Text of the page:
Unusual Sarada inscription

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The following are photographs of a supposedly Śāradā / Sarada / Sharada inscription, sent to me by an anonymous correspondent:

First of all, here is what I know about the physical properties and other pertinent details of the inscription:

material — green stone

size — roughly 5 inches by 5 inches 

reported provenance — Kashmir

status — extant mineral encrustations on surface indicative of an object that was recovered from the ground and cleaned

reverse side — quite deeply carved elephant

The anonymous correspondent who sent the photographs to me asked the following three questions:

I take it that the inscription is the proper name of an individual? 

Strange the misspelling of a common word acarya on this rather elaborate object?

What is its function — is this a priestly or military seal?

He also made the following comments:

Some letters like ca and sya seem to place this inscription in the Middle Brahmi group but others are very highly elaborated and not typical of the period, and I am unable to place them. This is one of the strangest Brahmic scripts I have ever come across, but that may mean very little as this is not my area of expertise.

John Mock makes the following observations:

I'm not sure it is Sarada. For example, ས་ is a Tibetan character for "sa", not a Sarada character. But the inscription is not Tibetan.

The top line is "mirror writing" in the first image, but appears correct in the second image, in which the bottom line is mirror.

Harry Falk transliterates the inscription as follows:

śrī ācayya


Harry further notes:

The yya (wrong for ryya) has been incised unmirrored, the rest is ok.

7th-9th cent., my guess.

My Sanskritization of the inscription would be:

Śrī ācārya श्री आचार्य ("honored / auspicious religious / spiritual teacher / guide")

puṇyasenāsya पुण्यसेनास्य ("virtuous / pure / holy / meritorious military / army" + gen., hence, "of the holy military")

All together this might be rendered as "auspicious teacher of the holy army".

(Sanskritists, please correct me if I've made any errors!)

From Jason Neelis:

The reading seems fine to me, with a genitive singular ending in –sya indicating that whatever was stamped with this seal (if that’s what it is) belongs to the teacher named Puṇyasena. This is an excellent name.

From Varun Khanna:

The -sya affix indicates the masculine genitive singular. So, given that these are all part of one compound word, here we could translate it as something like "of/belonging to the venerable teacher Punyasena", where the word Punyasena as a name can mean "one possessed of an army of virtue(s)" or something similar.

Punyasenasya occurs in the 11th c. Kathāsaritsāgara (Ocean of the Streams of Stories) by the Shaivite Somadeva. (I love this book because it is so full of interesting stories, some of which I have attempted to identify in Chinese tale collections.)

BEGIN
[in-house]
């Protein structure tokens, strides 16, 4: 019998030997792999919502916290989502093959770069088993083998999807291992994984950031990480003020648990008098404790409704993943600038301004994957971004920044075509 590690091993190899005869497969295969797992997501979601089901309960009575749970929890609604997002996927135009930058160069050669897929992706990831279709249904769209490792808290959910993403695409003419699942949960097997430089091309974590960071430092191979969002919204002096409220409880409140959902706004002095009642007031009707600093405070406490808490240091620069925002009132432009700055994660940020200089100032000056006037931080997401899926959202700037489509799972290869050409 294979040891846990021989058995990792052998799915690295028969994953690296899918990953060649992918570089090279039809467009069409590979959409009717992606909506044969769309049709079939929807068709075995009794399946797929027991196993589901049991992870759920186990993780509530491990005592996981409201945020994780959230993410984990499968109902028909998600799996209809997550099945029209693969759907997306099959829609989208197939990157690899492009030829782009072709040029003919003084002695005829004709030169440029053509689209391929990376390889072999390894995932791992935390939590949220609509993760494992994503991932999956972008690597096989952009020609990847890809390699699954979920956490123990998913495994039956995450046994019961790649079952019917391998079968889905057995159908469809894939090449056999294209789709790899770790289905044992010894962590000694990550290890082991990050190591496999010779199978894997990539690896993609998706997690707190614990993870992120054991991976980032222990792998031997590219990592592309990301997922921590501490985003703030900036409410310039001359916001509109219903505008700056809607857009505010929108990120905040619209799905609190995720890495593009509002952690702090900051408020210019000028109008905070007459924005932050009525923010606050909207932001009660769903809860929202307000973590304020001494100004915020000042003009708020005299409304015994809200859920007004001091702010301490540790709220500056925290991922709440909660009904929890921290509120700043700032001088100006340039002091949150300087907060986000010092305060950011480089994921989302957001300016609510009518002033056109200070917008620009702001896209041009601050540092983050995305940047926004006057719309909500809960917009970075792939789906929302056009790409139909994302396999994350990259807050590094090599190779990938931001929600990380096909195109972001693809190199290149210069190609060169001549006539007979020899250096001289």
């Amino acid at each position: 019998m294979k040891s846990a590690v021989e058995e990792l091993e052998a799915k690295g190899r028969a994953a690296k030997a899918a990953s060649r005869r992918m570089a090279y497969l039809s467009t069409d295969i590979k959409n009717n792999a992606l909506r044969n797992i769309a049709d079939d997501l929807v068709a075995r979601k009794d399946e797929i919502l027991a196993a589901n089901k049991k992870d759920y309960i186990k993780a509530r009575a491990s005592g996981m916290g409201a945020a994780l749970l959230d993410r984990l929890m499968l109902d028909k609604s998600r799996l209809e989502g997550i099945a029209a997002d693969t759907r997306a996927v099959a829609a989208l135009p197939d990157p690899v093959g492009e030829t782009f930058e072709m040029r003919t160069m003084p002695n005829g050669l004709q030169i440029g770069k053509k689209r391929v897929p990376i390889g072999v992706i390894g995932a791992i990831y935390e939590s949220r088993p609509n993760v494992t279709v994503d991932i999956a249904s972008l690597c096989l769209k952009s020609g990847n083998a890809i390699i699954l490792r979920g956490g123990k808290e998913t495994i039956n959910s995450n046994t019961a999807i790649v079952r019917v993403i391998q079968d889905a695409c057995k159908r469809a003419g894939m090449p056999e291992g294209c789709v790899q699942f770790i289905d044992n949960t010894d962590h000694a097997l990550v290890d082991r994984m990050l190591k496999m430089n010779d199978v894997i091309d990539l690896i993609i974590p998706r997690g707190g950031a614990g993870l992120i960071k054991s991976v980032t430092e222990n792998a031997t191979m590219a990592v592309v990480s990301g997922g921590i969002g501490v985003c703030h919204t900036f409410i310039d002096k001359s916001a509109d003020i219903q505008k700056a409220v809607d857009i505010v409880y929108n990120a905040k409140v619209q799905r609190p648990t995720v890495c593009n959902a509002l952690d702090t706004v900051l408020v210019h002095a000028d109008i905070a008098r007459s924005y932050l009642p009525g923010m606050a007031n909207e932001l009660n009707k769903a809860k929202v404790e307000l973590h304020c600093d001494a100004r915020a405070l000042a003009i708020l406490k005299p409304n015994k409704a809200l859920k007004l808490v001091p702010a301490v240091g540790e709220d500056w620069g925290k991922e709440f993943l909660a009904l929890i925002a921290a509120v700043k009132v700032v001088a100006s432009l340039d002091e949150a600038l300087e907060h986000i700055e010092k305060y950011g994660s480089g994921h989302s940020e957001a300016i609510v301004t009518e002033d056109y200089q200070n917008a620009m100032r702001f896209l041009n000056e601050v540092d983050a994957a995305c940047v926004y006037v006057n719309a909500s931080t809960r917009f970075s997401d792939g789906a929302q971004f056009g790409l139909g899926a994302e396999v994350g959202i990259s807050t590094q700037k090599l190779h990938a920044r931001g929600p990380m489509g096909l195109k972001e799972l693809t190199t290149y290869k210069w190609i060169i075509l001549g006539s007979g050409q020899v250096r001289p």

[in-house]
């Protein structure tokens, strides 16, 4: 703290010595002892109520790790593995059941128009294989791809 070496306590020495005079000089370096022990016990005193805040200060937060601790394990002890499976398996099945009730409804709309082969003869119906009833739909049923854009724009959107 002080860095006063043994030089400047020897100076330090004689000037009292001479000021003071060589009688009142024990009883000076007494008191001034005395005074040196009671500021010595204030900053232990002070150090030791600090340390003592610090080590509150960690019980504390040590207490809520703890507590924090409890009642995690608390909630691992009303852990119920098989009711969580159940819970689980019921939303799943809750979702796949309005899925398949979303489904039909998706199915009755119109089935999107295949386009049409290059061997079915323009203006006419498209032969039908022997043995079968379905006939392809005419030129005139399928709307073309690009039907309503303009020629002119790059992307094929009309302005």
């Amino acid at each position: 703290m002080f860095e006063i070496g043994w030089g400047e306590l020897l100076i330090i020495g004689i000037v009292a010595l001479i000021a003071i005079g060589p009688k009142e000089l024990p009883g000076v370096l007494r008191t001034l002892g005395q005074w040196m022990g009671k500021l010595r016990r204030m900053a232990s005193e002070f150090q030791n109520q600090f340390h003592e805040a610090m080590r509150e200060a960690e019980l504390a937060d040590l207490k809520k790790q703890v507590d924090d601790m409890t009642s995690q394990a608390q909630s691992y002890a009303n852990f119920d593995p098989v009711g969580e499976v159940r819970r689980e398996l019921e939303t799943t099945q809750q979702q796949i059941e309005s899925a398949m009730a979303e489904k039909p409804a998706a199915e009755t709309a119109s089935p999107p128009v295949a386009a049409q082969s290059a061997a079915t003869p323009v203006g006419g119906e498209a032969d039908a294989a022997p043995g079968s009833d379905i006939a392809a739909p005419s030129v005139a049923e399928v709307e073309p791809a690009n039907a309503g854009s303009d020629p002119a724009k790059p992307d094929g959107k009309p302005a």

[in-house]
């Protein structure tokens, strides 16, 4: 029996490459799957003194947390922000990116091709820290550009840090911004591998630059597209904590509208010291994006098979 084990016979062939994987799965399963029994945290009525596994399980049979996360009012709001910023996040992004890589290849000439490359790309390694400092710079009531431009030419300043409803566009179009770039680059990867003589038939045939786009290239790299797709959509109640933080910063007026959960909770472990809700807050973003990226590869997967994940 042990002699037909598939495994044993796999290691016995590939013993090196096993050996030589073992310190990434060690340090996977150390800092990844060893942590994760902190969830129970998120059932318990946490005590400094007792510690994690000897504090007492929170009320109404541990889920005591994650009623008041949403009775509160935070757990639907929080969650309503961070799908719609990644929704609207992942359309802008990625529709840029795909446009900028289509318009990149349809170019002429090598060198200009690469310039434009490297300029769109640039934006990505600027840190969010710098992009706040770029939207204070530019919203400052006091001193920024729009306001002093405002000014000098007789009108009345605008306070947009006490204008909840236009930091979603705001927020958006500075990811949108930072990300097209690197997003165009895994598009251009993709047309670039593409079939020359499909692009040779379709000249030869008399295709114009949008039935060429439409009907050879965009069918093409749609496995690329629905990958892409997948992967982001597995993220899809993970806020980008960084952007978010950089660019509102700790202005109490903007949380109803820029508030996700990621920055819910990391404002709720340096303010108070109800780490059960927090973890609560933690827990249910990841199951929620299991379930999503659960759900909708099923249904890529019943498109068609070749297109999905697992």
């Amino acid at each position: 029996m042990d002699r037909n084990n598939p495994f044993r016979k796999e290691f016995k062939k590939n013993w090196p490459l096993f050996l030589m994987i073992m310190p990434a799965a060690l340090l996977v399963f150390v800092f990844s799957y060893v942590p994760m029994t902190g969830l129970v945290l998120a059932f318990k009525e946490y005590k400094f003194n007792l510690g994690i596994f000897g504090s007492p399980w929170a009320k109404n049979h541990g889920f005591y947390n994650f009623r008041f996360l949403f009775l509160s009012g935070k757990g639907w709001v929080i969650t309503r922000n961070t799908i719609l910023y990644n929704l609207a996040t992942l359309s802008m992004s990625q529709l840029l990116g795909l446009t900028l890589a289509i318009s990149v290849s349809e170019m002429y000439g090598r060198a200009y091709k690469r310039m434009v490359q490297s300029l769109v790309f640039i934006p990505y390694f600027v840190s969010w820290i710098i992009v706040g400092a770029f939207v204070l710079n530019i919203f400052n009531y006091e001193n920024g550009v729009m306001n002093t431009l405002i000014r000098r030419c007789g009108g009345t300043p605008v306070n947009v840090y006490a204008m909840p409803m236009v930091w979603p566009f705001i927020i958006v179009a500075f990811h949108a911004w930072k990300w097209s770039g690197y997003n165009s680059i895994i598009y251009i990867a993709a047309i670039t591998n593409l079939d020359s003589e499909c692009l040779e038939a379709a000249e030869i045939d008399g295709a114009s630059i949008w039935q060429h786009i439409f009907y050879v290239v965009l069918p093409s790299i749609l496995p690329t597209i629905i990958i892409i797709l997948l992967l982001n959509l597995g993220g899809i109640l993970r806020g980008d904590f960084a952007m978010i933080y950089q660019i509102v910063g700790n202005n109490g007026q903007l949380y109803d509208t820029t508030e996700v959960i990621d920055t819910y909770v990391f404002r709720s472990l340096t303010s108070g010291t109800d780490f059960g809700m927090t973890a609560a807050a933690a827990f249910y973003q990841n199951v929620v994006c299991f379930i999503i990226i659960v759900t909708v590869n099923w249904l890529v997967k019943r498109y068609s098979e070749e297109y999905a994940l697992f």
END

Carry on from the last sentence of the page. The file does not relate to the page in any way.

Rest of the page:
Selected readings

[Thanks to Diana Shuheng Zhang]


Higher resolution of the script:

The elephant side of the seal appears to have been heavily used:


  1. Philip Taylor said,

    August 6, 2021 @ 4:37 am

    I know nothing about Śāradā / Sarada / Sharada inscriptions (supposed or otherwise) but the images are fascinating in their own right. The first clearly appears to be embossed rather than inscribed, but as soon as I scrolled down to the second, the fact that it was an inscription became clear. I read on, returned to the second image, and it too then looked as if it were embossed. Do others see these visual illusions ?

  2. David Marjanović said,

    August 6, 2021 @ 5:15 am

    The first is a cast of the second, made by pressing clay or plasticine or something onto the real thing, which is the second.

    Obviously, if there's a strange mix of features in it that are otherwise found separately, and if the provenance is unclear (Kashmir is rather large, even without Jammu), the possibility should be raised that it's a fake. But of course I'm not qualified to judge that.

  3. Victor Mair said,

    August 6, 2021 @ 7:01 am

    A trusted iconographer of Asian art tells me that, judging from the picture of the elephant, it looks early (7th / 8th c. AD).

  4. Harry Falk said,

    August 6, 2021 @ 9:40 am

    Victor wrote:
    All together this might be rendered as "auspicious teacher of the holy army".
    I would rather say “(Seal of) the Venerable teacher Punyasena”, where punyasena by itself expresses somthing like: “he whose religious credit works form him as his army”, in defence or verbal attack.

  5. Scott P. said,

    August 6, 2021 @ 12:41 pm

    So we have no context for the inscription. This is the sort of thing that drives us archaeologists crazy. Can we be sure it's not a fake?

  6. Y said,

    August 6, 2021 @ 1:08 pm

    What is the significance of the faint asterisk-like mark scratched beneath the middle of the second line?

  7. Harry Falk said,

    August 6, 2021 @ 1:49 pm

    Certainly not a fake.
    faint scratch: significance nil, decoration.
    Context: Buddhist, – is this not enough?

  8. Scott P. said,

    August 8, 2021 @ 8:42 pm

    Certainly not a fake.

    How can you make that pronouncement?

    Context: Buddhist, – is this not enough?

    Absolutely not. Where was it found? In a domestic context, grave, votive deposit, or other location? What kind of soil was it found in? What was the stratigraphic context? What objects were in the same stratum? What is the chronological sequence of the site? What paleobotanical evidence is associated with this stratum? The questions are myriad.

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